A five-year-old girl is lucky to be alive after falling out of a window in a home in Milperra, Sydney’s southwest.

The little girl apparently fell through the flyscreen onto the concrete ground below. She suffered injuries to her chest, abdominal area and wrist and is now in a nearby hospital in a stable condition.

Child falls five metres 

According to reports, the little girl fell around five metres, or 15 feet, after the flyscreen gave way. Three ambulance crews were dispatched to the scene, along with a specialist medical team including a critical care doctor and critical care paramedics.

NSW Ambulance Inspector Craig Watkins said the little girl “is extremely fortunate not to have sustained more serious injuries”.

child falls second storey window
The home when the child fell. Source: 7News

The accident acts as a warning to other families to check your security and flyscreens! Many older homes have flyscreens that are not completely secured and this is actually something that happens a lot more than you may think.

Preschoolers most at risk for window falls 

According to Child Accident Prevention Trust (CAPT), “nationally, one child under five is admitted to hospital every day after falling from a building – often from open windows but also from balconies”.

Preschoolers are particularly at risk of window falls due to their curious nature.

Small children are built differently to adults – their heads are proportionally much bigger than ours, so they have a different centre of gravity. This means that, if they lean out of a window, they may topple out. And when they land, their head takes much of the impact. ” – CAPT

Tips for preventing window falls

  • Never put a baby’s crib or young child’s bed next to a window.
  • Move furniture away from windows to make it harder for small children to climb up. You can also start teaching them where not to climb – though they may forget if there’s something interesting outside they really want to see.
  • Never depend on screens to keep children from falling out of windows. Screens are not designed to prevent falls.
  • Safeguard windows with window guards or window stops. Window guards prevent children from falling out of open windows. Window stops prevent windows from opening more than a few inches.

Additional home safety tips

  • Screw or use brackets to secure televisions, bookcases, drawer units and ANY OTHER piece of furniture which could potentially be climbed and toppled over, to the wall to avoid the risk of any crushing accidents.
  • Put appliance locks on major appliances that littlies can’t help but be fascinated by, such as the washing machine and microwave.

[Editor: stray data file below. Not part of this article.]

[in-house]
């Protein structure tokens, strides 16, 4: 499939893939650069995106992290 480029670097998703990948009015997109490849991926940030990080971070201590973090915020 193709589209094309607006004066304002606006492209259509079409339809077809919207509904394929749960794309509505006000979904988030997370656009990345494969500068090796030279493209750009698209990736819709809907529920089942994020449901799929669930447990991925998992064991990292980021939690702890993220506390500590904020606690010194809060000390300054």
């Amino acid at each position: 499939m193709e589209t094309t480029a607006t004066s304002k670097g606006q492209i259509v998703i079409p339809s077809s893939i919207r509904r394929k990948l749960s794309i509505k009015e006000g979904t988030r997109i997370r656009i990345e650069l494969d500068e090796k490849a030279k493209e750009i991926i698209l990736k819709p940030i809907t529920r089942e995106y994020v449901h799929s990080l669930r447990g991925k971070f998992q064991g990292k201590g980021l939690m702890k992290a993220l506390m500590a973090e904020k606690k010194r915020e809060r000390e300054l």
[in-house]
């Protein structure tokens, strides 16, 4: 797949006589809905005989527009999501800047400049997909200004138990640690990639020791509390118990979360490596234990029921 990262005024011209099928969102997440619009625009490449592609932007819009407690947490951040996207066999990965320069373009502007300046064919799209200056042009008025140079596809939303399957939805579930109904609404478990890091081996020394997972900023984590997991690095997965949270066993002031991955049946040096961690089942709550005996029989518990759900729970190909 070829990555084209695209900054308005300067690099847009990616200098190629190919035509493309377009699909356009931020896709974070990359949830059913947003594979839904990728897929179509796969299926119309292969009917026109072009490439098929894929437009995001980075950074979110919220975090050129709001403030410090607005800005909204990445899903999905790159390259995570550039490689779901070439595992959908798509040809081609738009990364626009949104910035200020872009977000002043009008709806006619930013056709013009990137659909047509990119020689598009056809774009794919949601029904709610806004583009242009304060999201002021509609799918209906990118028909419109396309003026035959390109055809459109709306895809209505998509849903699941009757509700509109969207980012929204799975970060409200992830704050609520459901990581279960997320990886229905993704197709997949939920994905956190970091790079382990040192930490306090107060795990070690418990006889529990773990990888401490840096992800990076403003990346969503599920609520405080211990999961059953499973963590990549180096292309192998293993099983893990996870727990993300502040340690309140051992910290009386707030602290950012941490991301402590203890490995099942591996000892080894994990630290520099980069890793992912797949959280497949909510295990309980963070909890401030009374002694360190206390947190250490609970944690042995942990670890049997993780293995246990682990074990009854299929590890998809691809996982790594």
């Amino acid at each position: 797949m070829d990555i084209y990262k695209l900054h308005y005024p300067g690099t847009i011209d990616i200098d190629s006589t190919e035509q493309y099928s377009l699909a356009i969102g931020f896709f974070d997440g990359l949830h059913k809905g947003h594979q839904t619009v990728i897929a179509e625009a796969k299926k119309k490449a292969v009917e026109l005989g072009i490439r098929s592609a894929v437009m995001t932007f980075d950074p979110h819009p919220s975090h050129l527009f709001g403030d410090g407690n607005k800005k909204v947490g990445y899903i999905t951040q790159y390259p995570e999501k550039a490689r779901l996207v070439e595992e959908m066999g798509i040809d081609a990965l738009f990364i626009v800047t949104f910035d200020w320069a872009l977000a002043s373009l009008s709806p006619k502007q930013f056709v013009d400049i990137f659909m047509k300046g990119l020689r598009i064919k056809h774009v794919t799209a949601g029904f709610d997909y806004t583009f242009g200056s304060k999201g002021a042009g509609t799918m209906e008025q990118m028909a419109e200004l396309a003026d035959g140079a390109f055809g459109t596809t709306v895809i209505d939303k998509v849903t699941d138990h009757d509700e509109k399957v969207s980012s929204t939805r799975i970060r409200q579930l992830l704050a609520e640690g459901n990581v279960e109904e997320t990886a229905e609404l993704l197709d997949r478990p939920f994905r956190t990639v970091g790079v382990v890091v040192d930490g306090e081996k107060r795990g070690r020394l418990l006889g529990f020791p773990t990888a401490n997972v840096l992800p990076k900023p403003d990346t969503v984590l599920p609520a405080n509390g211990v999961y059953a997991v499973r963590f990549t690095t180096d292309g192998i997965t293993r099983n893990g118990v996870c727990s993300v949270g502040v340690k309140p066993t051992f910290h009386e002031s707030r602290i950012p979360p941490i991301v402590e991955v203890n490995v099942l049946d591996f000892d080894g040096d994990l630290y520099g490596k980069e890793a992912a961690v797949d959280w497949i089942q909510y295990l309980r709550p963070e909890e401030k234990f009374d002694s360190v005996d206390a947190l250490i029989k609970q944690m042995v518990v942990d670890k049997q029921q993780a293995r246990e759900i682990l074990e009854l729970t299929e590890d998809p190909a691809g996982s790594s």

• Any breakable items (photo frames, vases, etc) should be up high and out of reach. Smashed glass and toddlers generally don’t mix well and we want you to have nice things!
  • Tuck cords away well and truly out of reach, winding them around hooks and not left loose. Kids can’t help but yank on electrical cords or swing off blind cords.
  • Put child gates on all stairs and use them to block entryways to rooms.
  • Put power point outlet stoppers on all power points.
  • Put a toilet lock on your toilet to secure the lid down.
  • Secure the kitchen bin. The only thing to rival the family dog when it comes to the bin is a toddler. Save yourself having to look through it every other day for your car keys by securing it (and keeping those keys in a cupboard, out of reach).
  • Stove knob guards on the stove prevent little fingers from fiddling or accidental burns.
  • Put a fireguard around the wood fire heater at home.
  • Cleaning bits and bobs, medicines and batteries should all be completely out of reach.
  • Don’t leave knife blocks on countertops. Put them away in the pantry where they can’t be accessed.
  • If you have side gates into the back yard, lock them. You want the backyard to be a safe place for your little one to explore without the opportunity to escape to the driveway or worse, the open road. It only takes minutes!

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Author

Born and raised in Canada, Jenna now lives in Far North Queensland with her tribe. When the mum-of-three is not writing, you can find her floating in the pool, watching princess movies, frolicking on the beach, bouncing her baby to sleep or nagging her older kids to put on their pants.

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